In the 2018 'Das Boot' TV series, the crew of the U-Boat mutinies against their captain as they perceive him to be too cautious and unwilling to engage the enemy.

Is there any historical record of a mutiny on board a U-Boat during WW2?

  • 3
    While the original (1981) "Das Boot" was and is widely hailed as one of the most realistic depictions of war, the 2018 "Das Boot" should mostly be ignored as another example of a big name being commercially milked for all it's worth. It's entertainment, no more.
    – DevSolar
    Feb 12 '19 at 10:17
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    From the original (1981) book "Das Boot" I can't remember of anything even distantly related to mutiny happening. Parts of the crew disliked the First Officer for being a young Nazi prick, while the crew felt great respect for their captain, or Kaleun (a shortening of the german Kapitäns-Leutnant).
    – Dohn Joe
    Feb 12 '19 at 13:17
  • @DohnJoe: There's a scene of insubordination, when August Johann (the diesel operator) cracks under the stress, leaves his battle station, and attempts to get out of the (submerged...) boat. The commander leaves for his bunk, and by the time he returns (with a pistol in hand), other crewmen have ushered Johann back to his battle station. There's a second scene where Johann later apologizes for this, and asks if he'll be facing a court martial for this.
    – DevSolar
    Feb 14 '19 at 12:08

It appears there was something like a transient mutiny, or 'something' on U530

Investigators from the Argentine Navy came to the conclusion that there had been a mutiny on U 530, according to which Commander Wermuth did not command the boat continuously. Since the logbook or war diary was untraceable, the exact details of the voyage remained in the dark. Otto Wermuth was described as small and dark-haired. It was therefore suspected that the tall blonde Otto Wermuth, who had brought the boat to Mar del Plata harbour, had been a swindler who had boarded only shortly before, and had possibly only boarded shortly before on the Argentine coast. To support this view, it was argued that he had been very vague about the exact details of the voyage. In addition, Wermuth testified that the deck gun had been taken off the ship in Germany and left behind at the quay, while the crew unanimously stated that they had dismantled it and sunk it overboard into the Atlantic.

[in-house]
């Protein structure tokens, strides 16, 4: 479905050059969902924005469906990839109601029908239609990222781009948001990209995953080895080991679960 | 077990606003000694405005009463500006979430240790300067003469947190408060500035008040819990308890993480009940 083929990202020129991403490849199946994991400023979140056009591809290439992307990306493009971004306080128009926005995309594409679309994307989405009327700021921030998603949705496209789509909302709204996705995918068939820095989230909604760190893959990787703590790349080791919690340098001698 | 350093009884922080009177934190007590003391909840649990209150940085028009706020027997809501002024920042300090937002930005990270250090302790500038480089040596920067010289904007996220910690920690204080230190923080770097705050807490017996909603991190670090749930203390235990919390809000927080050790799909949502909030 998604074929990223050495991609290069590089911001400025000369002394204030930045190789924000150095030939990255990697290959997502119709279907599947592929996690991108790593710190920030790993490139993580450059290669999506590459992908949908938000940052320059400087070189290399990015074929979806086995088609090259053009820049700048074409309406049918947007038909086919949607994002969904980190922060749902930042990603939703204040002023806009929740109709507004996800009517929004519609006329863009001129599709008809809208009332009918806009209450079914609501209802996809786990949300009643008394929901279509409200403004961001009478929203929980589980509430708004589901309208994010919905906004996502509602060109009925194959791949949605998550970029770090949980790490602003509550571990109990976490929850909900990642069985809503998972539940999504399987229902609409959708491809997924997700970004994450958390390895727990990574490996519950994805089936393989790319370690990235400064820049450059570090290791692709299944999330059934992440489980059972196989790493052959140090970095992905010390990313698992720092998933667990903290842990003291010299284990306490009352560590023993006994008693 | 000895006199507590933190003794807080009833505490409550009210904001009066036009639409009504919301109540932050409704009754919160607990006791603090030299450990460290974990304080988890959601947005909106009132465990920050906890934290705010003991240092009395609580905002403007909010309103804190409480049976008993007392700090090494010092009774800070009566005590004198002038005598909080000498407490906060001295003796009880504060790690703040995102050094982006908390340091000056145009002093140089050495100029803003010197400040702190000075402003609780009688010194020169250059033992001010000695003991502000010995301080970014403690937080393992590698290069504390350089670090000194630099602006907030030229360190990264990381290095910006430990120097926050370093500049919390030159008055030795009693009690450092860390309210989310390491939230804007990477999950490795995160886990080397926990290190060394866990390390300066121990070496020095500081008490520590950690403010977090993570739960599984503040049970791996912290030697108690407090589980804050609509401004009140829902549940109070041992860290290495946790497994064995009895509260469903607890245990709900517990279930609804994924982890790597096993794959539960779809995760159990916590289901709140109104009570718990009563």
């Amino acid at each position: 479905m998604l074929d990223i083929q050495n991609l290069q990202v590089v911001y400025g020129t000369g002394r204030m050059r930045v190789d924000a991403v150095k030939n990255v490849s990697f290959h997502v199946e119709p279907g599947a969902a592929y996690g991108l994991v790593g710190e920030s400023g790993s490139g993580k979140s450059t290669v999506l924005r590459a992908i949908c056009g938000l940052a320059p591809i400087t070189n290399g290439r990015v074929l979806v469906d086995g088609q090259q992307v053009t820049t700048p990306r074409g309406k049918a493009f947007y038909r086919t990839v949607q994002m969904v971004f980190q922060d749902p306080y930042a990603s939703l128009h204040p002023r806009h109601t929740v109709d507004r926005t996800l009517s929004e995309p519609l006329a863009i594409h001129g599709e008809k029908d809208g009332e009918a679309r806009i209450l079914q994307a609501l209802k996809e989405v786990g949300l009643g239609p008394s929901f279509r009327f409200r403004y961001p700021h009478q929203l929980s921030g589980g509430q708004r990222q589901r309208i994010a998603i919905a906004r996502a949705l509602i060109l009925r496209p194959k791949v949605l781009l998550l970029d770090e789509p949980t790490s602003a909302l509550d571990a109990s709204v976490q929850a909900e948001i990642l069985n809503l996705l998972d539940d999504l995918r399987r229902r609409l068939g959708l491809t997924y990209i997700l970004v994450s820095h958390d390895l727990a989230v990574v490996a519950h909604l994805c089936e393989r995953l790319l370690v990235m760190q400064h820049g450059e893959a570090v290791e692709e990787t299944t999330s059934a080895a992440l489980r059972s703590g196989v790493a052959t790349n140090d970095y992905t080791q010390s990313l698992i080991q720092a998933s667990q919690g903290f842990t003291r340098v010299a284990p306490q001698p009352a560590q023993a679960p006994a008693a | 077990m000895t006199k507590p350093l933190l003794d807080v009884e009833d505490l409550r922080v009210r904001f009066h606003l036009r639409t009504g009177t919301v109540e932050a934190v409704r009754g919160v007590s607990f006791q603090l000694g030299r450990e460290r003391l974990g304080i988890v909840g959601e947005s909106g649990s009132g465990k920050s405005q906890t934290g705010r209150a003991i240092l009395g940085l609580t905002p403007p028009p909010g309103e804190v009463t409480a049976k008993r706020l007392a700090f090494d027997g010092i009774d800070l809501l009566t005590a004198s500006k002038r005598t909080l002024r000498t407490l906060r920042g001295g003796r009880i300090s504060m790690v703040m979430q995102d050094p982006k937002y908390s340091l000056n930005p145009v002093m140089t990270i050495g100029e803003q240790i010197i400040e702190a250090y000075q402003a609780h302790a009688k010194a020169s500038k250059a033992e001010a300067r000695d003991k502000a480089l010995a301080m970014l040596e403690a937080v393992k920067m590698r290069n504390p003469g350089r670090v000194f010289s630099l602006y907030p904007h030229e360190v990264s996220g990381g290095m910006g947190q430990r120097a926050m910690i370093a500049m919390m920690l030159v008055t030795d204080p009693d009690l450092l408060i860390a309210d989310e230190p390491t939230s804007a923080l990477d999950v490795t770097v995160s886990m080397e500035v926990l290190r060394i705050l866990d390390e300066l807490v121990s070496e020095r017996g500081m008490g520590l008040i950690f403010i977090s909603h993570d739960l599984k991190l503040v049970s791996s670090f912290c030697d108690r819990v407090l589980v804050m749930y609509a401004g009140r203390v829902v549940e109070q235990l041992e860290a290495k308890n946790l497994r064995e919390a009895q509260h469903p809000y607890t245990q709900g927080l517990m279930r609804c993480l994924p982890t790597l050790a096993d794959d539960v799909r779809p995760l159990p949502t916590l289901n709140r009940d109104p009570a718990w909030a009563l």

Src: German Wikipedia: U 530

Given the cloudy knowledge of that particular incident, there seem to be no historically approved mutinies of that kind depicted – on a u-boat.

But that doesn't mean there were no mutinies at all. There were 22000 death sentences during the war. It seems that the most famous mutiny was aboard a Minesweeper: M 612.

It looks like that is exactly that what was depicted in the series?

  • Do you have an English language source about the minesweeper mutiny?
    – nagamani
    Feb 11 '19 at 22:48
  • @nagamani On what level of credibility? On like, members.iinet.net.au/~gduncan/maritime-2b.html ? More like statistics, more like… ? Feb 11 '19 at 22:55
  • Anything really, I'm not asking for primary sources but I would like to read a little mote than that one paragraph. Also I wasn't able to open that link directly but was able to archive it: archive.fo/89dZD
    – nagamani
    Feb 12 '19 at 5:55

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